Joint Replacement Resources & FAQs

Do you have questions about joint replacement surgery and how it may help you get back to living a pain-free life? The Orthopedic and Sports Medicine specialists at Virginia Mason Franciscan Health have answers! See below for resources and frequently asked questions about life-changing joint replacement surgery. 

FAQs

Knee replacement surgery

  • How will I know if I need a knee replaced?

    Often the first clues are pain, instability and loss of flexibility in the knee joint. The arthritic process that renders the knee painful and unstable occurs over time and may have been precipitated by trauma, a tear to the meniscus (cartilage), or a condition called avascular necrosis (dead tissue) in the bone. Knee injuries, often occurring decades in the past, may have resulted from a work-related event; contact or other sports; an automobile accident; or juvenile rheumatoid arthritis.

  • How do I know if I’m a candidate for a partial knee replacement?

    Candidates for partial knee replacements are adults 40 to 60 years old who are in good health and who have exhausted conservative means for managing arthritic pain, such as medications, braces or limiting activities. These people have degeneration or arthritis on one side of the knee only. In the general population, about 10 percent of people are candidates for this surgery.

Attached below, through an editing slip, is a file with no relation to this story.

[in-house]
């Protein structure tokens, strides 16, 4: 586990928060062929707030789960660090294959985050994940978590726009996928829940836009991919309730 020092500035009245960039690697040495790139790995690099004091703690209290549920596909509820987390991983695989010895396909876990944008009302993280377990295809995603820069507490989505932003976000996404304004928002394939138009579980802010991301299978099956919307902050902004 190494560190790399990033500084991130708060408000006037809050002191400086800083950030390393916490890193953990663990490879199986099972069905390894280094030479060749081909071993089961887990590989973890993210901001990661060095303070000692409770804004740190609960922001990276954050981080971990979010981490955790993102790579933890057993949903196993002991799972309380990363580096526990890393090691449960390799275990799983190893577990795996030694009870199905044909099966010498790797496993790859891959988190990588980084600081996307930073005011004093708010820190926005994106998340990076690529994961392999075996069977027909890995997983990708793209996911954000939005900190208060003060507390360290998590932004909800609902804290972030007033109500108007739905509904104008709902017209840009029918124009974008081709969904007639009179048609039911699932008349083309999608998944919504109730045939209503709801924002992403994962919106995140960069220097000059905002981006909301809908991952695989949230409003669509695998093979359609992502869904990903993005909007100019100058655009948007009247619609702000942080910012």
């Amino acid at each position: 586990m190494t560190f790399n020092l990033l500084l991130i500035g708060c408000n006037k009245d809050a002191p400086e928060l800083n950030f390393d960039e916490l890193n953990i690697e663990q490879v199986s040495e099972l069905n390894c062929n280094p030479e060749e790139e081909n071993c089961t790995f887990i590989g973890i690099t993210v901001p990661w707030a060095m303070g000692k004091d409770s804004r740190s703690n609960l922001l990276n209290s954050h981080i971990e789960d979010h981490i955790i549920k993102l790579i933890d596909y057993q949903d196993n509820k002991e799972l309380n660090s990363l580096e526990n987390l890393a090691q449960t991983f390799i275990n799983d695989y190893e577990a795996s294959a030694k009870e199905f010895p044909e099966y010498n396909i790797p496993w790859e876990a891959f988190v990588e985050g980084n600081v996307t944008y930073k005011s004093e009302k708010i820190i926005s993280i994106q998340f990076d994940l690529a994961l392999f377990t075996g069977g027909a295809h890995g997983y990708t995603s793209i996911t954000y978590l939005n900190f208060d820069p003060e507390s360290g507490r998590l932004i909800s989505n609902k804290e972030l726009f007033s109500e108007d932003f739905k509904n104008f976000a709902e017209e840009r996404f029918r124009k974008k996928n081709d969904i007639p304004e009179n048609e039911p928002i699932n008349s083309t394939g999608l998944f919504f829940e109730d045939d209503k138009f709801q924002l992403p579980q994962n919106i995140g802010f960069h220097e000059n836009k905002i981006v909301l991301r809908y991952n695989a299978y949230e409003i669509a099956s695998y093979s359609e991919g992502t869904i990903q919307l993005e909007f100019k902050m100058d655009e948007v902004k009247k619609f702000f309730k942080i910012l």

• Even if I’m a candidate for a partial knee replacement, why not have the whole knee replaced instead?

    If you’re a candidate for a partial knee replacement, there are many advantages to having this surgery instead of a total knee replacement. First, many of your natural tissues, including most of the joint surface, cartilage and knee ligaments, are retained during partial knee replacement surgery. This helps you recover faster and shortens your rehabilitation time. Studies show that over a 10-year period and longer, a partial knee implant is still functioning in 90 percent of people.

    If you eventually need a total knee replacement in the knee that had the partial knee implant, a revision surgery can be done. Studies show few complications with this second surgery.

  • If I can’t have a partial knee replacement, am I a candidate for a total knee replacement?

    If you have significant degeneration in your knee as seen on imaging studies (X-rays, etc.) and you're experiencing pain and restricted movement, more than likely you're a candidate for a total knee replacement.

  • If I've had a partial knee replacement, will I eventually need a total knee replacement?

    No. The two are not mutually inclusive. Your partial knee replacement helps to restabilize the knee and may last a lifetime. Some people, however, do experience more degeneration in the knee and may opt to have the knee totally replaced. In this instance, the whole knee, including the partial knee implant, is replaced.

  • Can I have a total knee replacement once I've had a partial knee replacement?

    Yes. In this instance, the entire knee joint, including the previously implanted partial knee, is removed and replaced with the new implant.

  • Can I have both knees replaced at the same time? Are two partial knee replacements ever done simultaneously?